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North Carolina House could vote on mobile sports betting next week
By Michael Hyland,
RALEIGH, N.C. (WNCN) – Now that a bill to legalize mobile sports betting in North Carolina has been filed, the state House of Representatives could vote on it as soon as next week, according to one of the lead sponsors of the legislation.
Rep. Jason Saine (R-Lincoln) said he’s heard from some lawmakers who have changed their minds about the issue and are willing to vote in favor of it this time. Additionally, about 25 percent of the members in the House and Senate are new to the General Assembly following last year’s election.
“Particularly with some new members, too, that we’ve added in the House, they’re really excited about this. They understand that we’re losing money to Virginia,” said Saine.
The bill would allow betting on professional, collegiate, amateur and electronic sports. It would take effect on Jan. 1, 2024. The state currently allows betting on sports in person at the three tribal casinos.
While the mobile sports betting bill has bipartisan support, it’s also faced bipartisan opposition from some who worry about issues such as problem gambling and whether the state will take in as much revenue as it could from legalization.
“The revenue is one issue. The integrity of sports is another. Do we enjoy sports because of the athletic competition or now will it be because you can make money off of it?” asked Rep. Marcia Morey (D-Durham), who was an Olympic swimmer. “The state is dealing in vice here. And, we’re creating another monumental problem in addition to substance abuse and alcohol abuse.”
The bill calls for a state commission to grant licenses to between 10 and 12 operators. Those operators would pay a licensing fee of $1 million.
They would be taxed at a rate of 14 percent on gross wagering revenue with deductions for bonuses and promotional credits in the first few years of operating.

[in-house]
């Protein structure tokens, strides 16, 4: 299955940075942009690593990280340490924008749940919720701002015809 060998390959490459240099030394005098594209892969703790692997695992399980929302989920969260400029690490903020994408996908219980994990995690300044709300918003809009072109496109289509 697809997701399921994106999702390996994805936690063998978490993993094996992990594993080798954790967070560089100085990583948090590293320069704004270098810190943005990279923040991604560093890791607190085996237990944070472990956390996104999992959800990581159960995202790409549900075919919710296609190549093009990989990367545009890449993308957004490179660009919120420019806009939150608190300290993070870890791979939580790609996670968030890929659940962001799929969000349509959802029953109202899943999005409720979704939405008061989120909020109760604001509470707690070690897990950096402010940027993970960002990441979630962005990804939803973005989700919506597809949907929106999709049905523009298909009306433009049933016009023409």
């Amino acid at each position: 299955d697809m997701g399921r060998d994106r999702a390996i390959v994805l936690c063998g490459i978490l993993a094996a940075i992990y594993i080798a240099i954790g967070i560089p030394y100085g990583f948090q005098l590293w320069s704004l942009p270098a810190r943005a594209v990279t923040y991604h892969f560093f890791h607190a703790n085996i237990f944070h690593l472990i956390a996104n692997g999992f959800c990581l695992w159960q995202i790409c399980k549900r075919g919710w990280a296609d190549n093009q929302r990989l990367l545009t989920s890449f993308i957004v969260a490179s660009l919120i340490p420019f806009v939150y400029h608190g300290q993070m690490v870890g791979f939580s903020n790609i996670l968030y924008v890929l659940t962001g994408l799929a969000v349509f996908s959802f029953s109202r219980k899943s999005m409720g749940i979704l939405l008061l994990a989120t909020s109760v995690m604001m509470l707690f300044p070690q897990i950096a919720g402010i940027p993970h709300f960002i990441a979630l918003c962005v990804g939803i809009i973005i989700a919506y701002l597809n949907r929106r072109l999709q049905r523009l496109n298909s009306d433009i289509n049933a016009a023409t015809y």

Rep. Saine said conservatively it’s estimated the state would generate at least $50 million per year in revenue.
Some critics of the bill have questioned whether the state should be getting more than that.
In Virginia, people wagered almost $511 million in January through mobile sports betting, according to the most recent data from the Virginia Lottery. People who bet won about $463 million. Ultimately, Virginia collected about $6.4 million in taxes that month.
Ches McDowell represents the NBA and several other professional sports organizations pushing for legalization.
“I think if all we do is talk about the actual tax on sports betting, I think we’re missing a lot of the point. One thing that’s impossible to calculate are the income taxes. There’s a significant amount of folks that are going to win,” McDowell said.
“We don’t really want to prolong that another year where those revenues go to other states and fund their roads and fund their schools,” he said. “We get a full-on view of what’s happening in sports betting in North Carolina. We know it’s already happening. This way, we can see it and we can measure it.”
The N.C. Department of Health and Human Services would receive $2 million annually for gambling addiction programs; $1 million would go to the North Carolina Division of Parks and Recreation; athletic programs at seven of the state’s Historically Black Colleges and Universities would each receive $300,000; the North Carolina Outdoor Heritage Advisory Council would receive $1 million for grants.
Of the remaining funding, the bill calls for 60 percent of the revenue to go to the state’s general fund, 30 percent to go to a fund to attract major events and 10 percent to the athletic programs at the HBCUs.
“There are lots of things that are still out there to go get. And, they’re looking for places to host, and we’ve certainly got the notoriety and the airports and the facilities that a lot of these major sporting events are looking for,” said Rep. Saine.
While a similar bill failed in the House last year, it did pass the Senate. Leaders in that chamber expect that would happen this year too if it makes it through the House this time.
Gov. Roy Cooper (D) has said he supports legalization as well.
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